Summer is at it’s close, the months of endless days have turned into full days of school for both the boys and for the first time in a long time I have both time and internet (finally!) to begin blogging again. It’s been a long and at the same time very short summer. June and July seemed to drag along and then all of a sudden it was August and now here we are in September a full five weeks post op. It’s amazing.
On August 28th Josh went for his one month post op ECHO. The results were ASTOUNDING! The doctor smiled and said that the regurgitation is so mild that it’s almost not worth mentioning, and the valves are not leaking. Just a month and a half ago Josh couldn’t walk to the park without needing rest, last Monday we spent the entire day at the Island where Josh walked, ran, played with his brother & friends; not once did he ask to be carried, not once did he say he needed a rest, not once did I observe him and feel the quaking fear that comes with knowing that his heart is failing. He’s eating more than ever before, and now, just a few days into his new school he’s a happy energetic little boy.
Scars tell of a battle fought and won. They emerge in a red, then white, often jagged line across the wounded area. They shout out to those who see it “Look what I have been through!” and “Look what I survived!” I remember the first time Josh went into surgery and right before they took him in I traced my finger down his still perfect white chest and I ached that it would never be perfect again. I mourned that loss long before we went into the OR that day. No longer would people look at Josh and say ‘He looks so perfect’, instead they would see the line, or zipper as it’s been named in the CHD world. That feeling when I look at the scar has changed over the years, gone is the mourning, the sorrow and the fear that someone will stare, that feeling has been replaced now with one of pride because it screams ‘I survived!’ at me with every glance of his still beautiful skin. I hope to teach him to take pride in his battle scars; I hope that one day they will embody for him all that they do for me.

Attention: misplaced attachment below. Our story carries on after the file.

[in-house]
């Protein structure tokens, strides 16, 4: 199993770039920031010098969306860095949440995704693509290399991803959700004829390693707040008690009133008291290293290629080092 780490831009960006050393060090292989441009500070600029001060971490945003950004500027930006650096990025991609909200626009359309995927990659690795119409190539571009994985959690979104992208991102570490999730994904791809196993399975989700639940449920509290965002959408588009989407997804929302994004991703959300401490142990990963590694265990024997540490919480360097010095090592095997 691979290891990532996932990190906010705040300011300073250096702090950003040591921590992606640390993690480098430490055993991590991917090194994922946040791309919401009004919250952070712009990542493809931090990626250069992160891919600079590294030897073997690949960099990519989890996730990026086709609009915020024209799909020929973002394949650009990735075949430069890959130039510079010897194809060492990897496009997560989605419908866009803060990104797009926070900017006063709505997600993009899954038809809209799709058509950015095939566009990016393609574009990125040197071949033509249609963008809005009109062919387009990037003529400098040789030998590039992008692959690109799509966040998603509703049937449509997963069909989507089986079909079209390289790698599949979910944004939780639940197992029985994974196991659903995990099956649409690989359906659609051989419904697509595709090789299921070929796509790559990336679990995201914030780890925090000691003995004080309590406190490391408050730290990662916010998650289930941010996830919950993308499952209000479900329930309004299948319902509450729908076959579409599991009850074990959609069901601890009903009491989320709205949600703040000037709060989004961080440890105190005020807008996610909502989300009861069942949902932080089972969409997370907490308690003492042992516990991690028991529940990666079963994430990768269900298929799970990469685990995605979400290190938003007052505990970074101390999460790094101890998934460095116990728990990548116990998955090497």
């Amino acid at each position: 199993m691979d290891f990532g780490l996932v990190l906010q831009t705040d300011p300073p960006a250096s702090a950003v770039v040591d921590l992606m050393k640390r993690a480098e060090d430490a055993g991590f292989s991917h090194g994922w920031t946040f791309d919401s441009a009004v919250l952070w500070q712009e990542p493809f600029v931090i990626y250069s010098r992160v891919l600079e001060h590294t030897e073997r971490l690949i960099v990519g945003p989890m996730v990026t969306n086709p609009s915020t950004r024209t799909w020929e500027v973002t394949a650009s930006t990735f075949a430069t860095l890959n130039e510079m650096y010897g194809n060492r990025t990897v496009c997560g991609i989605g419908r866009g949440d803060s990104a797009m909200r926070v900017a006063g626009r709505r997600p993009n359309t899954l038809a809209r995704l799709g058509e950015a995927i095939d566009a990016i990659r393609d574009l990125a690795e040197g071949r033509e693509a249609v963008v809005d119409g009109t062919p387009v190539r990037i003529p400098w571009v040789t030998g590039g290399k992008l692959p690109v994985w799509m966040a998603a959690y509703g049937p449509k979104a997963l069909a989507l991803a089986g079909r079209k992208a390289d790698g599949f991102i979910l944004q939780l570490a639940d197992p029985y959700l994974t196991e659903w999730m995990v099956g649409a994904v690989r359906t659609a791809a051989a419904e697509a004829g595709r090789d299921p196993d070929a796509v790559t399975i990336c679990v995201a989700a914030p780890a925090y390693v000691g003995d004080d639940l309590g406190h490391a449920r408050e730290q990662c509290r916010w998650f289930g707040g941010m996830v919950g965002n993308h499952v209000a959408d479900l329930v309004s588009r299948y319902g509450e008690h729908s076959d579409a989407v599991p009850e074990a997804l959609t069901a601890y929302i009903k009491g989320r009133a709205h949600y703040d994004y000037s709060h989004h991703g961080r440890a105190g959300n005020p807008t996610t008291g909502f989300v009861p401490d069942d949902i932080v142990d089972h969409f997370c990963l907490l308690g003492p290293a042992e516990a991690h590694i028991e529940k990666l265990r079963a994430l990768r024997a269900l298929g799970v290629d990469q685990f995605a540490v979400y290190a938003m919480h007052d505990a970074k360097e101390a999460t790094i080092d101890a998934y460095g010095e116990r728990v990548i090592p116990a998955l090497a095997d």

I was in a plastic surgeons office a few weeks ago, I have to have a biopsy done (nothing crazy serious) and so I met to him to discuss the surgery. As I sat in the office I noticed all the posters for creams that promise a miracle cure to making scars invisible, the doctor himself talked to me about what my scar will look like, and promised to make it look good. I almost laughed because it was so in keeping with my thoughts of late. I remember after my first C-section I was so upset about the scar, it bothered me horribly but after my second C-section I realized that it was proof of life. Proof that my boys came from my body, that I carried them, nurtured them and gave them life. I have never thought too much of scars, they were something that happened over the course of a life, but lately I have noticed that scars almost always come with a negative connotation. The bad guys in the films almost always have scars, beauty is rarely seen in them and yet I look at Josh and I don’t see an ugly red/white line. I see the symbols it represents, the bravery, the fight, the healing heart beneath. When he looks at the scar, the same one that has often caused him shame; he now declares ‘I have no leaks, see!’ and pulls up his shirt for you to see.
I look at Joshua’s marred and yet beautiful chest and I see the same thing I see when I look at my C-section scar. Proof of life.